From the mid-'60s through the early '70s, Barbara & the Browns issued a few singles on various labels without making a significant commercial breakthrough, though their 1964 Stax 45 "Big Party" tickled the very bottom of the Top 100. Neither that nor their other two Stax singles are on this compilation, but it does have two tracks they subsequently recorded for other labels (including Atco, Cadet, Sounds of Memphis, and Tower), eight of them previously unreleased. How does it rate against the other soul pouring out of Memphis during this very fertile period? Well, it's decent, but you can hear why they didn't go any further than they did. Lead singer Barbara Brown was strong-voiced, and the material was average to good. But there was only room for so many other performers once more talented heavyweights like the Staple Singers, Otis Redding, Carla Thomas, and non-Memphis singers purveying gospel-grounded soul like Aretha Franklin had grabbed their shares of the audience. Some of these songs are really good, especially the sadder and more serious ones that use some unexpectedly dramatic and creative melodies and chord progressions, like "It Hurts Me So Much (To Be Able to Look and to Know I Can't Touch)" (a previously unissued song issued here in two different versions) and the 1968 single "Can't Find No Happiness." Those cuts would find a good home on a best-of-non-hit-'60s Memphis soul box set, if anyone ever compiles such a thing; their yearning, arching passion and willingness to insert popcraft into deep soul tunes are reminders of what made the best Memphis soul so special. Other tracks, though, are just ordinary period fare, and rather forgettable, making you feel that Barbara & the Browns (who certainly were better at stern ballads than more amiable uptempo numbers) never made the album's worth of solid material of which they seemed capable. The best of the songs here -- and "If I Can't Run to You I'll Crawl" and "I Don't Want to Have to Wait" are almost as good as the aforementioned highlights -- are still good enough to make the CD worthwhile for '60s deep soul specialists, but others might find it too much to sift through for the special moments.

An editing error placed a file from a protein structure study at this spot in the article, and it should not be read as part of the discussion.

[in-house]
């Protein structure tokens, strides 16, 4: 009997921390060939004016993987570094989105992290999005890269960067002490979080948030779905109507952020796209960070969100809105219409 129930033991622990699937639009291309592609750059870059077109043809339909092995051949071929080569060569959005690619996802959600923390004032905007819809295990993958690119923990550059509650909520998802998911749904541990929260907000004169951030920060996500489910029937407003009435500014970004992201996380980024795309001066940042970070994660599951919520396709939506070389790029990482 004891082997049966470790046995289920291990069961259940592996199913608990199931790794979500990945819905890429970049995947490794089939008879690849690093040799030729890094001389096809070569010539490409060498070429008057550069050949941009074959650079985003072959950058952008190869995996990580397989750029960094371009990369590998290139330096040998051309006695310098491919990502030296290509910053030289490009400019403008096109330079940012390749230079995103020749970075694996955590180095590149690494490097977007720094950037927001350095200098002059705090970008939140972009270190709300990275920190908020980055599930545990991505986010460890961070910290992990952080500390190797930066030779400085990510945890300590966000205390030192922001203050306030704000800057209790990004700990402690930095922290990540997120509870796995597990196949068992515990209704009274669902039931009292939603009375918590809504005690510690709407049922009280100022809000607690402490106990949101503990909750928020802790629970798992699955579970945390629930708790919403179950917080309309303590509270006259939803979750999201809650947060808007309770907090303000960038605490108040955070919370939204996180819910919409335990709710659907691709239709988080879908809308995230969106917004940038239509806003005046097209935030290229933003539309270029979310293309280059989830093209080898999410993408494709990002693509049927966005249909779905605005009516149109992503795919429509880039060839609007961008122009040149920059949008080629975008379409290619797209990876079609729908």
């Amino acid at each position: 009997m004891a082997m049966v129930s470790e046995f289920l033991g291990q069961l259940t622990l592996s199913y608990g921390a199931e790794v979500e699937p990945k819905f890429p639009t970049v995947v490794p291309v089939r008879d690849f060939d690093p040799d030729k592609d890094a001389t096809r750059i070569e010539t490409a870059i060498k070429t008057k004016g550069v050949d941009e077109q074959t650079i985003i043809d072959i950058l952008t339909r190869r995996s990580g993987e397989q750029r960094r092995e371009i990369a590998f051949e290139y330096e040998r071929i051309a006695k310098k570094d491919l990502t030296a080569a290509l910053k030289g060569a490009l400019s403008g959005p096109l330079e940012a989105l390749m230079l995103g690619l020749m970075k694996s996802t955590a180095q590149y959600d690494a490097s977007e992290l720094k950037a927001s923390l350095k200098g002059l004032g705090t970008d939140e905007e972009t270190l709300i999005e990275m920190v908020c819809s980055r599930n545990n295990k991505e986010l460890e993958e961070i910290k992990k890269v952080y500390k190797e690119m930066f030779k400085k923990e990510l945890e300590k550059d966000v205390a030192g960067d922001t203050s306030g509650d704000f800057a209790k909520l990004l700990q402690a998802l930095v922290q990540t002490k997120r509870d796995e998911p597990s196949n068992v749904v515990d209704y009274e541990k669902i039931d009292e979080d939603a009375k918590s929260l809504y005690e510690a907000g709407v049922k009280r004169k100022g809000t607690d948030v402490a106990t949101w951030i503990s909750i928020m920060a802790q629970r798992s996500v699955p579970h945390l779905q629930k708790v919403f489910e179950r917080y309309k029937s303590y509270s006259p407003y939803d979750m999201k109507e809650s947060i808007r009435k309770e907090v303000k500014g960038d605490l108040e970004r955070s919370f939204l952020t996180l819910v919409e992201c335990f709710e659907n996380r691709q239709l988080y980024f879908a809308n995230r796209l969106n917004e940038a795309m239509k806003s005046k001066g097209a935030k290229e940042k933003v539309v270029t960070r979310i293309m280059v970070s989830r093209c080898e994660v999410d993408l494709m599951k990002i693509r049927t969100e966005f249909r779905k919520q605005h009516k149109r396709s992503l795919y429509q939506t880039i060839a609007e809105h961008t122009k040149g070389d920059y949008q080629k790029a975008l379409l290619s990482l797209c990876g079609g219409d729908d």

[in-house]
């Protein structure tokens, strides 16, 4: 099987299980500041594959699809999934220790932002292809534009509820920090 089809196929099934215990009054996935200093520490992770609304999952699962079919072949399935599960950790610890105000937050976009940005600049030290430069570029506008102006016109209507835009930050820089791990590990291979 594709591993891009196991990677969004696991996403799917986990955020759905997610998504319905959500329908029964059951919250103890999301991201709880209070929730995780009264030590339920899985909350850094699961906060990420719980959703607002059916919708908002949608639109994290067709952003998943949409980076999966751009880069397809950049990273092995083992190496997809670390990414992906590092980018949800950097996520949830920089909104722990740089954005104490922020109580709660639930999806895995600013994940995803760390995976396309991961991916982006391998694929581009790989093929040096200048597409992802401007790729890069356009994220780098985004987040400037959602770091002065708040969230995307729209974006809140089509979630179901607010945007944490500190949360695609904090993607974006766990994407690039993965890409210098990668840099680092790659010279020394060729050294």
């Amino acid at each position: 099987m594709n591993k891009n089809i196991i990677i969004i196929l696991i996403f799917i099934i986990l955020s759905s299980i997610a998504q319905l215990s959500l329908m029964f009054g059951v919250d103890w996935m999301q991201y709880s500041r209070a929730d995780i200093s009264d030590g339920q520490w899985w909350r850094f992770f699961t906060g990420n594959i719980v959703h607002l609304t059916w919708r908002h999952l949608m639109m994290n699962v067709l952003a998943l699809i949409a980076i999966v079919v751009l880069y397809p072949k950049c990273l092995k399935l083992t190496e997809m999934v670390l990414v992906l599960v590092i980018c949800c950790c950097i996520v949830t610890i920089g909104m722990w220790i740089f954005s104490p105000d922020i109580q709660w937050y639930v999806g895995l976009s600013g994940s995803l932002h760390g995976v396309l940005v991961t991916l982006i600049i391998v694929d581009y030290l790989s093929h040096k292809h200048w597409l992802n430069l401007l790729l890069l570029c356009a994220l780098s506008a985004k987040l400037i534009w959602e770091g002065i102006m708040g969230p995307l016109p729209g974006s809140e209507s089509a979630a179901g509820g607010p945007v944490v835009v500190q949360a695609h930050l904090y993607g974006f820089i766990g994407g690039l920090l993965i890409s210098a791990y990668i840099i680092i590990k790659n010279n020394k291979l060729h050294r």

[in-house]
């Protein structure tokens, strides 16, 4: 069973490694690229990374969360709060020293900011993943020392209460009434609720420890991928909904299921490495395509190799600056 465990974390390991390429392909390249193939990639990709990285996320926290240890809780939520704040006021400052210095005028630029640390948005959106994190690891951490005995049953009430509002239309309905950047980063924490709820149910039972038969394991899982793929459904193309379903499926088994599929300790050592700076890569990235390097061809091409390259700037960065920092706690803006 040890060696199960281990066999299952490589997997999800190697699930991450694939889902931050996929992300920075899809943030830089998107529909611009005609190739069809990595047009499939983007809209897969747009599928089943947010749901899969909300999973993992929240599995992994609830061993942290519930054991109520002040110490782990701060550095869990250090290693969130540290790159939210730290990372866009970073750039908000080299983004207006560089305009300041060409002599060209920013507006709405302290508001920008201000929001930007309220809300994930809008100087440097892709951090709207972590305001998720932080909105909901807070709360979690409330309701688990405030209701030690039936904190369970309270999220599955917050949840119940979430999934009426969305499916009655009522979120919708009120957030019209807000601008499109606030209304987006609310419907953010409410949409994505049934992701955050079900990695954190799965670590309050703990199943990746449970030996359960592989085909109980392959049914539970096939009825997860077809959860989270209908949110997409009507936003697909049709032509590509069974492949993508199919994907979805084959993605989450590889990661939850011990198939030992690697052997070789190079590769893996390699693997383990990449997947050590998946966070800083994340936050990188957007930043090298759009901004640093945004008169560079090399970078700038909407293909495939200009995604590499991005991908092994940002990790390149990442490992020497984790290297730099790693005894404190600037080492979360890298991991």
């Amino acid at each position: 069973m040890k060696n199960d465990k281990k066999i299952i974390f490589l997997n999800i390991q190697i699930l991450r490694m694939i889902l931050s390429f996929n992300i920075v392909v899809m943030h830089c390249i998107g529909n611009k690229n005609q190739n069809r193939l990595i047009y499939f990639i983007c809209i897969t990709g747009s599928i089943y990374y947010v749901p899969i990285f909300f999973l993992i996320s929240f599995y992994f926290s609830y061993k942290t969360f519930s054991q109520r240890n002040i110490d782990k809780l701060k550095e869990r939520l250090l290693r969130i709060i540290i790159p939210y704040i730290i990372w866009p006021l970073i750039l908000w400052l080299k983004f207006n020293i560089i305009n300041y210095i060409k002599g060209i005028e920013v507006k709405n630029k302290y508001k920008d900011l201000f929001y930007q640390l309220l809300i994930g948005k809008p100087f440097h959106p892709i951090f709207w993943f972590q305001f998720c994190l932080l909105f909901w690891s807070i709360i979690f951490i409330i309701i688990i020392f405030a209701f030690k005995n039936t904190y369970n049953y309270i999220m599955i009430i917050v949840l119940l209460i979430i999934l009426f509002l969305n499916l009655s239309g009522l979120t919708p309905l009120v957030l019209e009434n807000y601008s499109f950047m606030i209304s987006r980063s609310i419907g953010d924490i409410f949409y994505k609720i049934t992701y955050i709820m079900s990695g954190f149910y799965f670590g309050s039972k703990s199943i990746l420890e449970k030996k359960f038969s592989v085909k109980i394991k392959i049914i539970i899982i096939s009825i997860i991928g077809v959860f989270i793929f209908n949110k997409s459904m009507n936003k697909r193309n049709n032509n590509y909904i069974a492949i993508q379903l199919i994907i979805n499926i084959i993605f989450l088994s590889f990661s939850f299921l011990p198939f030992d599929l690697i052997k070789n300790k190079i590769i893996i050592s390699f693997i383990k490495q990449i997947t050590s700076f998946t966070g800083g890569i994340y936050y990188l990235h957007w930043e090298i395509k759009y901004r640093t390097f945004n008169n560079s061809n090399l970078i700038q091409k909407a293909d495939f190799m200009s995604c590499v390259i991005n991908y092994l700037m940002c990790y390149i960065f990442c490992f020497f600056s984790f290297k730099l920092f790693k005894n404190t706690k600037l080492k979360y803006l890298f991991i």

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AllMusic Review by Richie Unterberger